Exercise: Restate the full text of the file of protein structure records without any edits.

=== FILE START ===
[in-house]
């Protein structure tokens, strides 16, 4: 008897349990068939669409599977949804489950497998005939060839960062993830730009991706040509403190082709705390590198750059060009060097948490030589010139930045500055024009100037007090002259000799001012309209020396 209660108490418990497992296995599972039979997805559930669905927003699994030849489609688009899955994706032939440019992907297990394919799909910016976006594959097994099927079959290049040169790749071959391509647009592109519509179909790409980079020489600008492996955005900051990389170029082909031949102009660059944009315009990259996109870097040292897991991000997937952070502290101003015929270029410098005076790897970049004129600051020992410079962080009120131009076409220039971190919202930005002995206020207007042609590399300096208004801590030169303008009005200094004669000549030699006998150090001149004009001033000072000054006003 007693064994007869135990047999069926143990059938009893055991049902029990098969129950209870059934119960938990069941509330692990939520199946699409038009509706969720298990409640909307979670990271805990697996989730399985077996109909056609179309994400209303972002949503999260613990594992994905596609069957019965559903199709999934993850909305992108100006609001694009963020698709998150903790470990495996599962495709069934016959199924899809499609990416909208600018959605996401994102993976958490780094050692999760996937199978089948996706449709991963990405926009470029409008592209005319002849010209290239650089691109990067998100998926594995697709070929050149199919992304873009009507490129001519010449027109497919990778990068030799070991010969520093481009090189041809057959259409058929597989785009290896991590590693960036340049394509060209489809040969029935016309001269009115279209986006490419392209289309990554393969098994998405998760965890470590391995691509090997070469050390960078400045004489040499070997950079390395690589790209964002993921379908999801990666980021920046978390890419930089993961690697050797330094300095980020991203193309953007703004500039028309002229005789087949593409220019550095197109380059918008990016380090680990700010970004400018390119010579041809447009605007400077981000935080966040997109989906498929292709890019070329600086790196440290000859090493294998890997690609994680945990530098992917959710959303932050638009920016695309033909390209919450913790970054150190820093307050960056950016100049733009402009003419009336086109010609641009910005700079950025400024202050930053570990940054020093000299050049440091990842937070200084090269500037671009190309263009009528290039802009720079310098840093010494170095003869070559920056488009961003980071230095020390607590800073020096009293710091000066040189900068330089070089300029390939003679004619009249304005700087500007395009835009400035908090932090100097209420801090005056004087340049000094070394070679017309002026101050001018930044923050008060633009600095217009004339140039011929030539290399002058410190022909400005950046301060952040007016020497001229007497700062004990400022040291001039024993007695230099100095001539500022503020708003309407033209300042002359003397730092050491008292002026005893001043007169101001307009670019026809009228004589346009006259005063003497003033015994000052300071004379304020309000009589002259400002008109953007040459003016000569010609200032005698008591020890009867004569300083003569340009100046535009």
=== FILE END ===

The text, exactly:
[in-house]
């Protein structure tokens, strides 16, 4: 008897349990068939669409599977949804489950497998005939060839960062993830730009991706040509403190082709705390590198750059060009060097948490030589010139930045500055024009100037007090002259000799001012309209020396 209660108490418990497992296995599972039979997805559930669905927003699994030849489609688009899955994706032939440019992907297990394919799909910016976006594959097994099927079959290049040169790749071959391509647009592109519509179909790409980079020489600008492996955005900051990389170029082909031949102009660059944009315009990259996109870097040292897991991000997937952070502290101003015929270029410098005076790897970049004129600051020992410079962080009120131009076409220039971190919202930005002995206020207007042609590399300096208004801590030169303008009005200094004669000549030699006998150090001149004009001033000072000054006003 007693064994007869135990047999069926143990059938009893055991049902029990098969129950209870059934119960938990069941509330692990939520199946699409038009509706969720298990409640909307979670990271805990697996989730399985077996109909056609179309994400209303972002949503999260613990594992994905596609069957019965559903199709999934993850909305992108100006609001694009963020698709998150903790470990495996599962495709069934016959199924899809499609990416909208600018959605996401994102993976958490780094050692999760996937199978089948996706449709991963990405926009470029409008592209005319002849010209290239650089691109990067998100998926594995697709070929050149199919992304873009009507490129001519010449027109497919990778990068030799070991010969520093481009090189041809057959259409058929597989785009290896991590590693960036340049394509060209489809040969029935016309001269009115279209986006490419392209289309990554393969098994998405998760965890470590391995691509090997070469050390960078400045004489040499070997950079390395690589790209964002993921379908999801990666980021920046978390890419930089993961690697050797330094300095980020991203193309953007703004500039028309002229005789087949593409220019550095197109380059918008990016380090680990700010970004400018390119010579041809447009605007400077981000935080966040997109989906498929292709890019070329600086790196440290000859090493294998890997690609994680945990530098992917959710959303932050638009920016695309033909390209919450913790970054150190820093307050960056950016100049733009402009003419009336086109010609641009910005700079950025400024202050930053570990940054020093000299050049440091990842937070200084090269500037671009190309263009009528290039802009720079310098840093010494170095003869070559920056488009961003980071230095020390607590800073020096009293710091000066040189900068330089070089300029390939003679004619009249304005700087500007395009835009400035908090932090100097209420801090005056004087340049000094070394070679017309002026101050001018930044923050008060633009600095217009004339140039011929030539290399002058410190022909400005950046301060952040007016020497001229007497700062004990400022040291001039024993007695230099100095001539500022503020708003309407033209300042002359003397730092050491008292002026005893001043007169101001307009670019026809009228004589346009006259005063003497003033015994000052300071004379304020309000009589002259400002008109953007040459003016000569010609200032005698008591020890009867004569300083003569340009100046535009």